Michael O'Doherty: 'The wild nights at Lillies are a thing of legend'
Lillies was like the '60s.
Not because of the decor, with particular emphasis on the carpet, velvet curtains and flock wallpaper, harked back to a time before good taste. But because, as that saying most associated with the 1960s goes, if you can remember it, then you properly weren't there.
When Lillies was in its pomp, about 20 years ago, its nights were a thing of wonder. And having shuffled into the morning light on Nassau Street at 5am, you'd wake up the next evening with a vague recollection of being in Lillies. But little memory of what you did.
Back in the day, Valerie Roe ran the club with military precision, clipboard in hand and a subtle nod to those in the know. And the manner in which Lillies treated your attempts to gain entry said everything you needed to know about your social standing.
“Ramdomers” wouldn't even breach the first line of defence. Some were allowed down the laneway, but promptly asked to pay an admission fee. Others gained free entry, but only to the “main bar.” To the chosen few, the VIP bar awaited, as with the parting of a red velvet curtain, you were ushered into an area comprising of plush seating, waitress service, and perhaps someone off the telly.
But of course, it didn't stop there. Because Lillies turned it up to 11.
For years, rumours of the famous “Library” were bandied about by common entrants in hushed tones. It had a guy at the door, wood panelling on the walls made from fake book covers. The home for visiting movie and rock stars, you couldn't blag your way in for love nor money. Until, one day, I did.
It was after the Brown Thomas International Fashion Show, when some of the world's top supermodels came to Dublin in February 2000. Naomi Campbell, Yasmin Le Bon, Christy Turlington and Jerry Hall strode the catwalk. Keith Duffy modelled a woolen tank top and a skirt. I thought I'd imagined that, but found a photo in VIP to prove it. And the after show party was in Lillies.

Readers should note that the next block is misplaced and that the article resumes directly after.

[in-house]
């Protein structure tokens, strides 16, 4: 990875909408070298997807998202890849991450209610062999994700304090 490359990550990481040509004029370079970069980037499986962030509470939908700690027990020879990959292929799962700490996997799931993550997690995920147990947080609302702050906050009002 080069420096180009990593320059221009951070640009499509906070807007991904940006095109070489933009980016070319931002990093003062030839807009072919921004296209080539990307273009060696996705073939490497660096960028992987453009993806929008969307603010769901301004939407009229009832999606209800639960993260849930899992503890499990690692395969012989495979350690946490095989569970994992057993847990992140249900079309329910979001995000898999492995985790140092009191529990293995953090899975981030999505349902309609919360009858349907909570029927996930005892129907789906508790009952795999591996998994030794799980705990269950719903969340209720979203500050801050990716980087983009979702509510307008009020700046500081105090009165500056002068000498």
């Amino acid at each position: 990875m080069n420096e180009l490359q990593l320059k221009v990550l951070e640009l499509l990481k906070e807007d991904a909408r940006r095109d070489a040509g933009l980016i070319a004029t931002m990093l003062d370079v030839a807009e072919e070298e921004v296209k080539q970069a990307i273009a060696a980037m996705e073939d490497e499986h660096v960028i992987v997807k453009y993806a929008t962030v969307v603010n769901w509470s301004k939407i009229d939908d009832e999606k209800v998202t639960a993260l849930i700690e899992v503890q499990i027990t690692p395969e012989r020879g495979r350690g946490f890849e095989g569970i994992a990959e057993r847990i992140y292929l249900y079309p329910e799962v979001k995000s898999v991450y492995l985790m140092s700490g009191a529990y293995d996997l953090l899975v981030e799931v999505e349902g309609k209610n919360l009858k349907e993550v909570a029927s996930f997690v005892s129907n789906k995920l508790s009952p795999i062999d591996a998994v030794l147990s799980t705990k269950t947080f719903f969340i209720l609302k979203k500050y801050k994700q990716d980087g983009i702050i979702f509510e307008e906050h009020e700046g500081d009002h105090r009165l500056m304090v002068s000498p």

The Rolling Stones were there. So was Bono and assorted supermodels. It was the night that Dublin welcomed the world's most glamorous stars. And Lillies provided the entertainment. But, to be honest, it all went a bit downhill after that.
Sure, the Library still remained a slightly elusive enclave. Paul Harrington tinkled away gamely on the piano, guaranteeing you a rendition of Rock n Roll Kids, but the occasional UK soap star, and Jim Corr, was about as much as you could hope for.
I was last there about six years ago. A few members of One Direction were in the VIP area, with a couple of heavies at the velvet curtain allowing fawning young women in one by one to greet them. It was all a bit low rent. And to be honest, it was a sign that Lillies was on the slide.
Valerie has long gone, Bono and Colin Farrell haven't been there in years, but the carpet, curtains and wallpaper remained the same. And come January 19th, they too will be confined to the wastebin of history.
The glory years of Lillies were before the days of camera phones. And as the first rule of Lillies' was that no-one wrote about what went on in Lillies, there is hardly any documentary evidence of the wild nights, fights and indiscretions that were a thing of legend.
So even if you can remember it, you've no way of proving you were there. Which, in hindsight, is probably for the best...